Flight of the Conchords - Flight of the Conchords (Cover Artwork)

Flight of the Conchords

Flight of the Conchords (2008)

Sub Pop

Two years ago I came home late one night, turned on the television, and sat back on the couch. There was nothing in particular that I planned on watching; I just intended to fill my head with some sort of brain cell-destroying media info before falling to sleep. After flipping through the channels for a bit I came to HBO and saw that an episode of One Night Stand was about to come on. I remained watching the channel. The performers for this episode were some musical-comedy group I'd never heard of that billed themselves "Formerly New Zealand's fourth most popular guitar-based digi-bongo a capella-rap-funk-comedy folk duo."

I watched. I laughed. I laughed a lot.

Flash forward to 2008 and the same group now has a hit HBO show bring them much acclaim and their first, self-titled,full-length on Sub Pop. A followup to their Grammy-winning 2007 EP, The Distant Future, Flight of the Conchords expand on their normally acoustic sound to provide the soundtrack for their hit show. With the help of producer Mickey Petralia, famous for producing Beck's under-appreciated 1999 album Midnite Vultures, Bret McKenzie and Jemaine Clement take the folk-by-way-of-hip-hop sound that they're known for and expand it to full-band 1970s soft rock love jams.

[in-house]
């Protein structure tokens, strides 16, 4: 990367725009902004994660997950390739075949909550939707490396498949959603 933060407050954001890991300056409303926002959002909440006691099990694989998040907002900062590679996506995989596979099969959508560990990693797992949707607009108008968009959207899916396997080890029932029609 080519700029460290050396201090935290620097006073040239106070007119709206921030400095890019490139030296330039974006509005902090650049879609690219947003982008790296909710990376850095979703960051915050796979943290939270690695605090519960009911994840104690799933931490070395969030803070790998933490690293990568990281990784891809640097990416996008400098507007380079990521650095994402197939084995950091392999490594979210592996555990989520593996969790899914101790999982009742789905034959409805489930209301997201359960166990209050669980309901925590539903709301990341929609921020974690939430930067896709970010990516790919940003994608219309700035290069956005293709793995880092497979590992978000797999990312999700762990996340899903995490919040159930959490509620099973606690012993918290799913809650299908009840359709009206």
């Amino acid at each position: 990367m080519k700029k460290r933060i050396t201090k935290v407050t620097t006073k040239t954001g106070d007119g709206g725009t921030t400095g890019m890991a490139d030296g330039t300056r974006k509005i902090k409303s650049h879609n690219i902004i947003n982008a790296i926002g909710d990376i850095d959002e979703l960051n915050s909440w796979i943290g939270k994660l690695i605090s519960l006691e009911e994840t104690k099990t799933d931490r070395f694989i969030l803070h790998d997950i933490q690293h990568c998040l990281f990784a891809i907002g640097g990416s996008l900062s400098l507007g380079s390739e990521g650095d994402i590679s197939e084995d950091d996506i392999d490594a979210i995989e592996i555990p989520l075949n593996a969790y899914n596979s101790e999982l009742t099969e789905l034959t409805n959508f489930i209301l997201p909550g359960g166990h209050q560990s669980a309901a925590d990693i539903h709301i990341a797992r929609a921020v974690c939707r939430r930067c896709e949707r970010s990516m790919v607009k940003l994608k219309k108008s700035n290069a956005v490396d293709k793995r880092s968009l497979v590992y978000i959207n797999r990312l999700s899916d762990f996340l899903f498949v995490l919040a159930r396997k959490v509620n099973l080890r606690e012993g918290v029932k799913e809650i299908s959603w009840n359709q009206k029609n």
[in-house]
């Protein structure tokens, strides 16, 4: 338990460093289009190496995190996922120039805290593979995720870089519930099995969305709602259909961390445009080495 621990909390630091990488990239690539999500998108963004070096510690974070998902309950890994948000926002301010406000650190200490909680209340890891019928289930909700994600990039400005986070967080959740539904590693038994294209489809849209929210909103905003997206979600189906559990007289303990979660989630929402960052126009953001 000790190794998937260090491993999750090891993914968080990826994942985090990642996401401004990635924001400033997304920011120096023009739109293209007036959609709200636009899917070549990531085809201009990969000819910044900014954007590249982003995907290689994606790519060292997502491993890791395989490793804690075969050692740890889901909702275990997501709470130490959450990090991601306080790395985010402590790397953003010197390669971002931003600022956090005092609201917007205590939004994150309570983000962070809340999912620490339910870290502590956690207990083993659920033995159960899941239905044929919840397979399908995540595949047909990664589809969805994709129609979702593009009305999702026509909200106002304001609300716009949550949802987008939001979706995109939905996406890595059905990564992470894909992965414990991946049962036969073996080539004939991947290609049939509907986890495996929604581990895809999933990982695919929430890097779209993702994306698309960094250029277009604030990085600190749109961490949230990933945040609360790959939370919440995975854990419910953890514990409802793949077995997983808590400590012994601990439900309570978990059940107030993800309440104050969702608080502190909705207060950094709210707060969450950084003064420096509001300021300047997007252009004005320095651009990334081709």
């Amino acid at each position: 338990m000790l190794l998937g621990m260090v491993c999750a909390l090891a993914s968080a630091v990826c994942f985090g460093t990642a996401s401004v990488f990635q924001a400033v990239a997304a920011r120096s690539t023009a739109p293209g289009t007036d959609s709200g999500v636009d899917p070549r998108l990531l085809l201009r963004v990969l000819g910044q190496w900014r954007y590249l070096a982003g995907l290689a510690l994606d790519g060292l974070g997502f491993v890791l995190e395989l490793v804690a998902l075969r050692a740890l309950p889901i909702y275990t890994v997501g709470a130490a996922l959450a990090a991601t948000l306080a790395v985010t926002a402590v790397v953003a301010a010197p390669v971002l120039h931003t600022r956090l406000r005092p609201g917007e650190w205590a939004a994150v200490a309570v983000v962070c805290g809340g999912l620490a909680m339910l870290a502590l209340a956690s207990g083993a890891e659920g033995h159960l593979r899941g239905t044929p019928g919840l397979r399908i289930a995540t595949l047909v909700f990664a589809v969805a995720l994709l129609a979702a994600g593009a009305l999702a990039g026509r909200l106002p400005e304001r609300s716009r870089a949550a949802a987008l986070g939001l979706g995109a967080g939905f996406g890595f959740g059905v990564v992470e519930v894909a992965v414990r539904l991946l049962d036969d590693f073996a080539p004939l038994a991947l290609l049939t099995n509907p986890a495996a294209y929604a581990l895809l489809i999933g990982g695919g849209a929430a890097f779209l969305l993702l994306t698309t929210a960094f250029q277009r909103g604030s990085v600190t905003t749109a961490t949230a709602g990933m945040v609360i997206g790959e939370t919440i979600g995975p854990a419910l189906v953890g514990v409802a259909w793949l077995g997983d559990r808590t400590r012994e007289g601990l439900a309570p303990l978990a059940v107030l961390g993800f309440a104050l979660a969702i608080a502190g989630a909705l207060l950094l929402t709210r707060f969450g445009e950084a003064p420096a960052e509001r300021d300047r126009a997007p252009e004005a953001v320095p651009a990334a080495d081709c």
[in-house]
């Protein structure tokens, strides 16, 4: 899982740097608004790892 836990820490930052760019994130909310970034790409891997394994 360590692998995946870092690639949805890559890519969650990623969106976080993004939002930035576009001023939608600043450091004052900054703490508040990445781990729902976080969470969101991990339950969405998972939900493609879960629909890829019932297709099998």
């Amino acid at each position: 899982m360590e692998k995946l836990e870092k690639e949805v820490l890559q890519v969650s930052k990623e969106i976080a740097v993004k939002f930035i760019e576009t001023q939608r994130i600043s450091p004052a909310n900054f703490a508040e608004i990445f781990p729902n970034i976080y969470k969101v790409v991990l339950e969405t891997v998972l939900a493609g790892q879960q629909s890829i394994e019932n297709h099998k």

Full of slow bass grooves and subtle (but not too subtle) synthesizers, Flight of the Conchords, strangely enough, channel Barry White -- whom they thank in their liner notes -- to provide a passionate comedy-groove album. Their slick, smooth white man R&B mixed with humorous, smart lyrics provides a unique and original sound that no one else can duplicate. Along they way they also dabble with old-school hip-hop, reggae, indie and Britpop, and give tribute to David Bowie.

While the songs are all executed perfectly, something seems slightly off with the album. Part of the charm of Flight of the Conchords is seeing them perform their songs. They are a comedy act, and the acting portion of their comedy is just as important as the music. For example, the song "Hiphopopatums vs. Rhymenoceros" doesn't seem to sparkle as much as when you see Bret and Jemaine perform the song. The awkward, self-delusional performance that they give off on-stage is lost at certain points on the record.

Despite its flaws, Flight of the Conchords shines as a musical-comedy record that you can't help but bob your head to and laugh at the same time. It's a record for all those romantics out there that realize that humor is the best aphrodisiac, plus slow bass grooves and a capella breakdowns -- the perfect combination for love.